Comment on Real Estate Heat Index off the charts in 2017 by ARDELL DellaLoggia

Mon, 15 Jan 2018 16:43:27 +0000

RE: Kmac @ 76 - For agents, the most important application of the 3x lot rule is when choosing a list price for an old house. Again, speaking in the context of why old and even dilapidated “houses” can sell for what appear to be ridiculous prices from a buyer’s perspective. AKA “Why should we pay almost a million dollars for this crap box?”. The answer to that is always about the land value. What happens in Wenatchee stays in Wenatchee and this is not “Wenatchee Bubble”. I assume where a building lot can be had for $25,000, people aren’t paying obscene prices for a crap box. :) When we see an agent list an old house for $200,000 under land value because they don’t know the 3x lot rule, it’s embarrassing to the profession. It is also very costly for the consumers in total. The last time I saw that happen there were about 50 offers and no, that is not great. My mind automatically calculates the 30 or more of that 50 who were relying on that list price having a rational basis when doing a pre-inspection. At $500 per pre-inspection, that’s $15,000 of money down the toilet due to agent error. A “house” shouldn’t list for less than the value of the dirt it sits on. So while people who build may not like the rule, it is an important concept in markets where land value is high and highest. Another application has to do with a buyer’s expectations as to the condition of the house. If you are paying lot value, then the house is free. A free house might have many defects and understandably so. In other markets I have worked in where we were selling a “crap box” for $1.5 Million lot value, we did so “as is; sight unseen” to drive that point home. It might have termites. It might have a recalled old electric panel. It might need a plumbing upgrade from galvanized pipes. But not the seller’s concern if it is being sold at lot value. So while there are limited applications and primarily where land values are exceptionally high, it is still an extremely important rule for people to know. It follows the same logic as the foreclosure discussion. Foreclosures are supposed to be so cheap that defects are a non-issue. When that is not the case, as others are pointing out due to overbidding at the auction, mistakes will be made. But if you buy a “house” at 1/3rd the value that a new house on the same lot would sell for, the house is free. If you choose to live in a free house you just paid a million dollars for because you like the pricey neighborhood and commute, go for it. But don’t whine that it’s a “crap box”. Lots of valuable applications to the 3x lot rule...where crap boxes sell for obscene prices.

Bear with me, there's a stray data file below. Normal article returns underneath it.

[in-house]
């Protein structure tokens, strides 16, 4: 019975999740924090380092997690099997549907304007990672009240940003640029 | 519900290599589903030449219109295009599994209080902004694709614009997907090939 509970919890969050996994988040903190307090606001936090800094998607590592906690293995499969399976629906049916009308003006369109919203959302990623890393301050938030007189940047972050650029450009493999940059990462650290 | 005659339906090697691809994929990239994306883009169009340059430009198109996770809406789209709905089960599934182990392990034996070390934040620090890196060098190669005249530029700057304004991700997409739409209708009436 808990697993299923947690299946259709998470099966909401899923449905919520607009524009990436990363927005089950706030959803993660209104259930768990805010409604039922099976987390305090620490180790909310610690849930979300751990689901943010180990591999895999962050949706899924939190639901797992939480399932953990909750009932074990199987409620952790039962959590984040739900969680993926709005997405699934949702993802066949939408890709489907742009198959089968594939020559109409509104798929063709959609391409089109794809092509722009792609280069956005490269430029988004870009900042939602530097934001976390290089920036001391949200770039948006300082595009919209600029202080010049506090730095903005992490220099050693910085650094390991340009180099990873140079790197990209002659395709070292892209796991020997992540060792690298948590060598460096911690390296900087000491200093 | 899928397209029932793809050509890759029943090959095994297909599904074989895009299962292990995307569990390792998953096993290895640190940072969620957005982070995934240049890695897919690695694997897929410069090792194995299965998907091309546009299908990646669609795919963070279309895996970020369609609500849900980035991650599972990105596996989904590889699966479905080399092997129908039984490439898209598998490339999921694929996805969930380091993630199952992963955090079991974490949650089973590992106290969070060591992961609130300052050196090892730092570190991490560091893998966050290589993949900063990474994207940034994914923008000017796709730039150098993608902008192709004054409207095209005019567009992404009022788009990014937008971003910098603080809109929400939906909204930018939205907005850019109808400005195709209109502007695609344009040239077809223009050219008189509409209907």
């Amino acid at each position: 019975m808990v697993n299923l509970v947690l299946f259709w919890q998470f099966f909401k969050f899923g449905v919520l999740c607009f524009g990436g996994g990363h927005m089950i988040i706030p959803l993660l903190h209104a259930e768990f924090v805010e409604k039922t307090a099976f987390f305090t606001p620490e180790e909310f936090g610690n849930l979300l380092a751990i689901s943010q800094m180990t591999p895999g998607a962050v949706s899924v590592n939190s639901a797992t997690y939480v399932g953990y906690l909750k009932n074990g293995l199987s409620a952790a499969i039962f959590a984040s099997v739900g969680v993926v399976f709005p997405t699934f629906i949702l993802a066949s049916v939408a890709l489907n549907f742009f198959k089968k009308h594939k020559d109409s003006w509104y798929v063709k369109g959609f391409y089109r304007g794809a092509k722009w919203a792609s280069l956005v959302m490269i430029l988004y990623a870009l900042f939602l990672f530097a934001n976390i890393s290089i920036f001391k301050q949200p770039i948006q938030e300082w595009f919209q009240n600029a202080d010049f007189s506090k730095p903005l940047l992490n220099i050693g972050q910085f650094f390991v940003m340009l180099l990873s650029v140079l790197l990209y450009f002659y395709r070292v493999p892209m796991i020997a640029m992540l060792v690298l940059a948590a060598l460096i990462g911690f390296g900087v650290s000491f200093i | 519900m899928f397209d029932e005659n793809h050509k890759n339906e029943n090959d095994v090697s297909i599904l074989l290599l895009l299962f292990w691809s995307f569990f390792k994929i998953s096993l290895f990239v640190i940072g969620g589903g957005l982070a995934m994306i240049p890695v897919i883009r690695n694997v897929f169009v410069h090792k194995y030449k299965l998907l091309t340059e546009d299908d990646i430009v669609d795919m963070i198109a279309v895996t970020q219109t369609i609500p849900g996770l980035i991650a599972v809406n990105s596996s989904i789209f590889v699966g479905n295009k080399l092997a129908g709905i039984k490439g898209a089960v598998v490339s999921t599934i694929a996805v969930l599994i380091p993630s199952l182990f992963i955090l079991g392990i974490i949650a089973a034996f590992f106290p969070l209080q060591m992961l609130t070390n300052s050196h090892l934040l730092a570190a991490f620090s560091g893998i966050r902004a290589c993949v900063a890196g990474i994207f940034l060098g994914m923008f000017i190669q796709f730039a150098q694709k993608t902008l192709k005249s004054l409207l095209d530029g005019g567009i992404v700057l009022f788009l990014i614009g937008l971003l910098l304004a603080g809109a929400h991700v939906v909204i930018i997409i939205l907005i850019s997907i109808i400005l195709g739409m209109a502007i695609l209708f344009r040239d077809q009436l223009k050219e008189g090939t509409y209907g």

Reply Comment on Real Estate Heat Index off the charts in 2017 by ess

Mon, 15 Jan 2018 15:55:35 +0000

By Kary L. Krismer @ 78:
As to the other two threads, both involving "rules of thumb," perhaps the real message is that if you're going to be involved in a real transaction (actually make an offer) you should work with some real numbers that pertain to the specific property.
Or to paraphrase Tip O'Neil who popularized the phrase " all politics are local" All real estate deals are local



Comment on Real Estate Heat Index off the charts in 2017 by Kary L. Krismer

Mon, 15 Jan 2018 15:47:33 +0000

As to the other two threads, both involving "rules of thumb," perhaps the real message is that if you're going to be involved in a real transaction (actually make an offer) you should work with some real numbers that pertain to the specific property.



Comment on Real Estate Heat Index off the charts in 2017 by Kary L. Krismer

Mon, 15 Jan 2018 15:43:42 +0000

By Kmac @ 66:
By Kary L. Krismer @ 31 BTW, just so that you know, if you plan on being a true flipper, you need a contractor's license and bond. Consult an attorney about your specific situation.